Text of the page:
By Doug Redford
Some time ago, the local newspaper carried the story of the death of an infant girl with a chromosomal disorder called Trisomy 18, also known as Edwards syndrome. The average lifespan for infants born with this condition is three days to two weeks. Less than 10 percent of children with this syndrome survive to their first birthday. In the news story, the mother of the child said this: “As with her life, our daughter’s death was marked by little gifts, and it was very peaceful. She was surrounded by the love of her family, and she was always in someone’s arms.”
The picture of this child being “always in someone’s arms” shows how deeply she was loved, though her time on this earth was brief. It is a picture that brings to mind the prophet Isaiah’s description of Jesus as a gentle, caring shepherd.
Immediately after describing the coming Messiah as someone who would rule with power and a mighty arm (Isaiah 40:10), the prophet’s imagery changed dramatically: “He tends his flock like a shepherd: He gathers the lambs in his arms and carries them close to his heart; he gently leads those that have young” (Isaiah 40:11).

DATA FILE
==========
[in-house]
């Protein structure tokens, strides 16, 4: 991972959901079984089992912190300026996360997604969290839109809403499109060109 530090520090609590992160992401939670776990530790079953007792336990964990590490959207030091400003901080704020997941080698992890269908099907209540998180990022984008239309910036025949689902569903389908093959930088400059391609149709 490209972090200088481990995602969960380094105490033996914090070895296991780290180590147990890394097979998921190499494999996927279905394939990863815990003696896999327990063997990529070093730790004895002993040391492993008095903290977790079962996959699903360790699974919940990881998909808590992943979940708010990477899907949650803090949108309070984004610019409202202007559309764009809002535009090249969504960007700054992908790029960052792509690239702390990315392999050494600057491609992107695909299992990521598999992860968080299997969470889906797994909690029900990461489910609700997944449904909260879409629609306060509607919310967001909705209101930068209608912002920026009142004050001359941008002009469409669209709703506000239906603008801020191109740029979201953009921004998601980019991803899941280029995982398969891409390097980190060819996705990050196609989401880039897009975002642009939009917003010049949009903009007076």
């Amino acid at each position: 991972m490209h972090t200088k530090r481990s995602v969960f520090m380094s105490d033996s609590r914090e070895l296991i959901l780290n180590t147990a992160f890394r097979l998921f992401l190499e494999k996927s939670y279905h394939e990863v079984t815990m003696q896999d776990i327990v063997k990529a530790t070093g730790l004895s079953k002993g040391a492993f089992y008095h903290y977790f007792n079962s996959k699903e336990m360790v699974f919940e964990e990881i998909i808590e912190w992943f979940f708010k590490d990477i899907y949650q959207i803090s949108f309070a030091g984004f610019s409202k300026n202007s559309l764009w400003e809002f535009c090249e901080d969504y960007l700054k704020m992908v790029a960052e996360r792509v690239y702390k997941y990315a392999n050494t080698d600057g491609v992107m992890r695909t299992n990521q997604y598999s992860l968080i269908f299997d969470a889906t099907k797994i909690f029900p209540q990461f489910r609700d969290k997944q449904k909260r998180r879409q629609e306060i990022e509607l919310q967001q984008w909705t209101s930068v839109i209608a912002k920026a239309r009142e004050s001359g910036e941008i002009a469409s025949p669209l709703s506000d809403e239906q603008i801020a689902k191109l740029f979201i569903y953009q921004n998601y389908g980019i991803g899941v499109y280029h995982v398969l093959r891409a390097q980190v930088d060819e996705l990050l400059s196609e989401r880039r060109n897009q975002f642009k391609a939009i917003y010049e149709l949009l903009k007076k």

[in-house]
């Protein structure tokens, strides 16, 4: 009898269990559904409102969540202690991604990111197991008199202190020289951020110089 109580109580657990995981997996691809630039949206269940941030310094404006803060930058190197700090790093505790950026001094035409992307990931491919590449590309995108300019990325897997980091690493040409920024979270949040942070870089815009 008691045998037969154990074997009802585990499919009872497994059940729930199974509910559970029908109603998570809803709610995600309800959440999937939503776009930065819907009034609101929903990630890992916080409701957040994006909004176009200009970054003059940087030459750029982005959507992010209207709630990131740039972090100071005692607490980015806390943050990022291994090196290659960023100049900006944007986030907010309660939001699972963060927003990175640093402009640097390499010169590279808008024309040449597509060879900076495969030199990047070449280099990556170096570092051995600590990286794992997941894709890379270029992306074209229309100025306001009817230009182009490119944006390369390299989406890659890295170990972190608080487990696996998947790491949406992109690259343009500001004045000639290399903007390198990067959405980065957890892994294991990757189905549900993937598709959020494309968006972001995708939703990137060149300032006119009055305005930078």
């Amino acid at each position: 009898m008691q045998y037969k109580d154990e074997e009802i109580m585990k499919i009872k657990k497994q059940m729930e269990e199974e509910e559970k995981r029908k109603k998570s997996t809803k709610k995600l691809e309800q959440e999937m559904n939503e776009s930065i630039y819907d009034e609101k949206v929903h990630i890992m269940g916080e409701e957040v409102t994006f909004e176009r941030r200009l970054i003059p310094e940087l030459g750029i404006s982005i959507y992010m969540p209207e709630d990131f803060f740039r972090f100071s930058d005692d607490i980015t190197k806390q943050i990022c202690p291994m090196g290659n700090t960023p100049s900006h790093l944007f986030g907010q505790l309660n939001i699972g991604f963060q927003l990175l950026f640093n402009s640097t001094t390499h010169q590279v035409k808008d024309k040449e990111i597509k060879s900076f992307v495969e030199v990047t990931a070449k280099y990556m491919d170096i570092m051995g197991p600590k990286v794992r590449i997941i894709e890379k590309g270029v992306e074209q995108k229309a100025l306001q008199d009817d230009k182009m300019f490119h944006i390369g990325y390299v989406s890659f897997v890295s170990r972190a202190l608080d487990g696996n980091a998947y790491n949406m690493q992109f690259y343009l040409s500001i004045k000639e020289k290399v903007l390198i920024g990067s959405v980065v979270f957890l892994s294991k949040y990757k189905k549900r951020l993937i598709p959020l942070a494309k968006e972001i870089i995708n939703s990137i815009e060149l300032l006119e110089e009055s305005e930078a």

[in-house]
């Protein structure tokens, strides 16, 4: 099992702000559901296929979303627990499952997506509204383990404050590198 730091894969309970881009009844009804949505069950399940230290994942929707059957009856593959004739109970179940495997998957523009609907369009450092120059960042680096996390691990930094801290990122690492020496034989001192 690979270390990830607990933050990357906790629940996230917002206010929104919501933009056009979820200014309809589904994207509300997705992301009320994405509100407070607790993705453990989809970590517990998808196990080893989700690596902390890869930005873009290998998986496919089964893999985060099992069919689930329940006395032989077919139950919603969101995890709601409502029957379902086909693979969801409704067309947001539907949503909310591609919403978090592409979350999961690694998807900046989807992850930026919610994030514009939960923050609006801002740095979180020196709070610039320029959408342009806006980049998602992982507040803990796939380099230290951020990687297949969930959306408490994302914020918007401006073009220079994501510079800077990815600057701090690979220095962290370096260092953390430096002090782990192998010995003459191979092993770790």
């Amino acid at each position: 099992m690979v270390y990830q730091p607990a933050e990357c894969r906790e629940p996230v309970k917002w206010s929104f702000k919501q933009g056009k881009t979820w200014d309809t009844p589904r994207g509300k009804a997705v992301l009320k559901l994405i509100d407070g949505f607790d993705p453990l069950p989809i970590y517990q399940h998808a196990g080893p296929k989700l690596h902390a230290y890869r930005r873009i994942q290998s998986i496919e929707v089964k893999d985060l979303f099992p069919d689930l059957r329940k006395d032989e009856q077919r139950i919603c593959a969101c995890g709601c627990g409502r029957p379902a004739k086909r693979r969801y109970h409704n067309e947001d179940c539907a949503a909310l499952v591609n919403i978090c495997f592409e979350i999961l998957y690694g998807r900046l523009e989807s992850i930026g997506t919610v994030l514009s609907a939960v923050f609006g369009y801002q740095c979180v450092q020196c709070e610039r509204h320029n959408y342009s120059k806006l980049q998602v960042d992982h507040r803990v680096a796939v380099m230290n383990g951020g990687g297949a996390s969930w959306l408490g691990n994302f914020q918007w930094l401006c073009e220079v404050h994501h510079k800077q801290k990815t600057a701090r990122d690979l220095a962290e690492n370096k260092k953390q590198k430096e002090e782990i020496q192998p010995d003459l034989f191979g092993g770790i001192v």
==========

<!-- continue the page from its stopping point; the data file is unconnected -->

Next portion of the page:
Jesus went even further with the shepherd imagery by describing himself as the good shepherd who “lays down his life for the sheep” (John 10:11). In fact, he referred to laying down his life five times in eight verses (vv. 11-18).
Many of us have needed the assurance of being in our shepherd’s arms over the last couple of years or so, perhaps even more so amid the uncertainty of recent developments in our nation and world. We all probably can think of times when it gave us added strength to know our Lord’s arms were there to embrace us and carry us or to carry those to whom we’ve said goodbye, for even in death our loved ones are still in the shepherd’s loving arms. He still carries them; he is with them, just as another shepherd, David, attested (Psalm 23:4).
At Communion we think about our shepherd’s arms stretched out on a cross, with his hands cruelly nailed there. A lost world of sinners, however, was still close to his heart. And while it may not have looked like it at the time, even when the shepherd was dying with his arms outstretched, we were still in his embrace.
Doug Redford has served in the preaching ministry, as an editor of adult Sunday school curriculum, and as a Bible college professor. Currently he is the minister at Highview Christian Church in Cincinnati.